CHICAGO — All season, the Chicago Bulls have needed a wake-up call of sorts. They’ve been winning (they’re 14-8) but not convincingly, dropping winnable games to mediocre teams.
At halftime on Monday night at the United Center, it looked like the Bulls may have been headed for their biggest embarrassment yet. They trailed by five points to the 1-24 Philadelphia 76ers, a team with only a handful of players on its roster who can be considered legitimate NBA contributors. The Sixers had largely only been in the news in recent weeks for rookie Jahlil Okafor’s off-court behavior and some shake-ups to their controversial #Process.
A loss to this team would have been a worse look than usual for the Bulls. Needless to say, things were tense in the locker room at halftime.
"It was very vocal, to be honest," Bulls forward Doug McDermott said after that game. "[Joakim Noah] was very heated, and [Pau Gasol] actually talked up, saying we've got to step on teams' throats like this, you know, that aren't winning this year. Other teams see this film of us lollygagging the first half, and they're not scared of us. So we really wanted to change that around in the second half, and I thought we did a much better job."
The Bulls eventually pulled away and earned their largest win of the season, beating the Sixers 115-96.
It’s not a great state of affairs for a team with title aspirations when a blowout over a glorified NBA D-League team comes with a sense of urgency, but here we are.
The victory over the Sixers was the Bulls’ third in a row, following their first three-game losing streak of the season. Despite that turnaround, and their overall solid record, this is not a team that has the look of a title contender, or even a conference finals team.
Twenty-two games into the season, the Bulls are still figuring out their identity under new coach Fred Hoiberg, and with the rest of the Eastern Conference playoff race rounding into shape, they don’t have much more time.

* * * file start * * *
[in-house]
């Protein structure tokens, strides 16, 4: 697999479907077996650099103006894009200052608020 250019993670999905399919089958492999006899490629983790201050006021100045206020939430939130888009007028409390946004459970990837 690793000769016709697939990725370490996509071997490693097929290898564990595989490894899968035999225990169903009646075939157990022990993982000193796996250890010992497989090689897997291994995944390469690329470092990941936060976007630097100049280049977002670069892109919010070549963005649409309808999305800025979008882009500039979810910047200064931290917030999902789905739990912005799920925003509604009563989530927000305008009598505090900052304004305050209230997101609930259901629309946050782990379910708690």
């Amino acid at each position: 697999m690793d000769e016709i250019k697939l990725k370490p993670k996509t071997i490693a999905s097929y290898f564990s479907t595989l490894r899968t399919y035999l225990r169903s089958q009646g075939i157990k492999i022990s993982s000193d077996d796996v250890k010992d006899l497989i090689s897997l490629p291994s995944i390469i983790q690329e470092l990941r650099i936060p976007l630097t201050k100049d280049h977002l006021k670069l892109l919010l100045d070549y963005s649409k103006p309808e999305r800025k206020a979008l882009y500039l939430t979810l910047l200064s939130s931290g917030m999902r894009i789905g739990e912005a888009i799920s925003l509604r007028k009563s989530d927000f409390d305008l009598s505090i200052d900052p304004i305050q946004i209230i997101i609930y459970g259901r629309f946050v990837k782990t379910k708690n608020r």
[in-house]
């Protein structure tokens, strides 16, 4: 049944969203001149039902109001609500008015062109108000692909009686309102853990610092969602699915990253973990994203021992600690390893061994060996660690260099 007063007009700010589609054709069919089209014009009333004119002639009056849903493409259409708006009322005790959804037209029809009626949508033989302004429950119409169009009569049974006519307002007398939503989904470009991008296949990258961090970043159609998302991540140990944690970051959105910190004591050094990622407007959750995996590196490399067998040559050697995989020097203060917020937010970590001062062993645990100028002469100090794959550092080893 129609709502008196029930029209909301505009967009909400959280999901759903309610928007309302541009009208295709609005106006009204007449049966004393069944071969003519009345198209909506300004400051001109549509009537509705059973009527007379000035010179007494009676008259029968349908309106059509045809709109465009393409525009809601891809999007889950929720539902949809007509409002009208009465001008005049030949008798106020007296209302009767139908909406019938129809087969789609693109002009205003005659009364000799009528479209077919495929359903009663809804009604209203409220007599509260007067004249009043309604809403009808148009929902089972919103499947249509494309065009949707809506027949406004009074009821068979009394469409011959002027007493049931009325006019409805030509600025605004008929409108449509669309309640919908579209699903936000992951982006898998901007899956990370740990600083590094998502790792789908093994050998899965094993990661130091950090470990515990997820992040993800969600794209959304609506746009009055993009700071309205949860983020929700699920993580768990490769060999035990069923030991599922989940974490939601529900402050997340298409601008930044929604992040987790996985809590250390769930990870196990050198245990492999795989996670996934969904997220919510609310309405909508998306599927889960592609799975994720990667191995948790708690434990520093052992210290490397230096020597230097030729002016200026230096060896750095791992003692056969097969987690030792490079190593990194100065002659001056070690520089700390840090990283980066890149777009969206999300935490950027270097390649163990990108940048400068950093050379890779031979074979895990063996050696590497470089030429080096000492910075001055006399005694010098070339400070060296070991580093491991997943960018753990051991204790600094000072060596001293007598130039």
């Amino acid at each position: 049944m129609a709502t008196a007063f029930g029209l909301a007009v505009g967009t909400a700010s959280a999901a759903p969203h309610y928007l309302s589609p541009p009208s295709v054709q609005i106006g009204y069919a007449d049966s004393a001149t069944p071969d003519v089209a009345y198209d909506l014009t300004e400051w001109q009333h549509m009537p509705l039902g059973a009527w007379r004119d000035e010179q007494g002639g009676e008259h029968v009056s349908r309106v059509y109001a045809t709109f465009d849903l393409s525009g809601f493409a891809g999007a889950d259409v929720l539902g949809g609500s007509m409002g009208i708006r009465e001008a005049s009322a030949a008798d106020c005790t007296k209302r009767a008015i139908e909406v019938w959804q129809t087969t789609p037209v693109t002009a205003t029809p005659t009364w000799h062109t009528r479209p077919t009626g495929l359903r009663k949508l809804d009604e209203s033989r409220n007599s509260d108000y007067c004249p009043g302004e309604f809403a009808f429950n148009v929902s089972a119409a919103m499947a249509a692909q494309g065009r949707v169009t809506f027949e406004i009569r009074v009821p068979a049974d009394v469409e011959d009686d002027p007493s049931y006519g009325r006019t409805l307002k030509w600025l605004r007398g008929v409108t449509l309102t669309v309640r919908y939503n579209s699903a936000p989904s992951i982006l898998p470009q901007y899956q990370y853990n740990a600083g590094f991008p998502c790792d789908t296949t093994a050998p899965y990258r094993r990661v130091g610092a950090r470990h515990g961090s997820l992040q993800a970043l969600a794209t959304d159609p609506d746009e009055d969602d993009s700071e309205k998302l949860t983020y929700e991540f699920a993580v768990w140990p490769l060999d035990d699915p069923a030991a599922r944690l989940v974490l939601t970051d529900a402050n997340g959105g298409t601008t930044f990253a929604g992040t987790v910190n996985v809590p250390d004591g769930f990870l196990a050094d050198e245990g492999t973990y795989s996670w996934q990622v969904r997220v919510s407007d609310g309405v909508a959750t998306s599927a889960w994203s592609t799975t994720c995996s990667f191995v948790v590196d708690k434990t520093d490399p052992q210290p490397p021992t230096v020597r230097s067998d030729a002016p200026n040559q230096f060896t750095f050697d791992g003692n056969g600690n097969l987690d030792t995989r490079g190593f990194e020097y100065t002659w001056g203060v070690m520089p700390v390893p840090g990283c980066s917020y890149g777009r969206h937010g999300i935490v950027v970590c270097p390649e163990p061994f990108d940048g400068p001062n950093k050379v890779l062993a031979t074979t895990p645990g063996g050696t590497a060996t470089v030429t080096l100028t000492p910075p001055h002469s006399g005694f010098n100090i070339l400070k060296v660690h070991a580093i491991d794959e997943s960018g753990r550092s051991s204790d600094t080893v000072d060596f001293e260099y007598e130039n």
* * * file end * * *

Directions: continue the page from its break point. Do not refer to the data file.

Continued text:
Under Tom Thibodeau from 2010 until last season, for all the justifiable frustrations with his minutes and rotations, the Bulls played with an urgency that has lacked this season. That urgency died near the end of Thibodeau's tenure as their playoff run flamed out, which was a major factor in the decision to make a change. Now, they’re adjusting to Hoiberg’s laid-back coaching approach and trying to adapt to a new team identity that’s a complete 180-degree turn from Thibodeau's Bulls, and it’s not going well.
The players know it, too.
"We obviously have an issue right now with playing with the right energy,” Noah said. “I think that it's definitely something we need. This team has an identity of playing with intensity and the right energy. That's been our identity for a while now. I think it's up to us to find that, play hard the whole game."
They’ve been saying that for a while now, and there’s no easy fix.
Hoiberg has tweaked the starting lineup, swapping Taj Gibson in for Nikola Mirotic at power forward, but he has yet to find a perfect formula in the Bulls’ big-man rotation.
There’s plenty of time to tinker, but with Kyrie Irving set to make his season debut any day now, and the Miami Heat and Toronto Raptors putting together strong stretches, the Bulls’ path to the deep playoff run that this roster is built for is fraught with obstacles.
Other than Mike Dunleavy, who continues to be out for the foreseeable future with a back injury, the Bulls have, for once, been relatively healthy.
Derrick Rose has had no issues with his surgically repaired knees, which makes his offensive struggles all the more concerning. Noah has provided valuable defensive energy off the bench, but the move out of the starting lineup may have permanently shaken his confidence. Small forwards Tony Snell and Doug McDermott have been inconsistent, and Mirotic has struggled in his second season.
Other than Jimmy Butler, there have been relatively few bright spots.
And there’s nothing to point to that would suggest better days are ahead. Dunleavy, a solid shooter and average defender, will help whenever he returns, but other than that, there’s no waiting for anyone to get healthy.
If this stagnation continues, it could be the impetus for the Bulls' front office to do something it has done so rarely in recent years: make an in-season move. With Noah and Gasol slated to become free agents this summer and next summer, respectively, and rookie Bobby Portis showing promise in limited minutes, the Bulls are at a point where making a move to shake things up could make sense.
But for now, this is the team the Bulls are, for better or worse. And there isn’t much time left for things to improve before the long-term future of this core is thrown into question.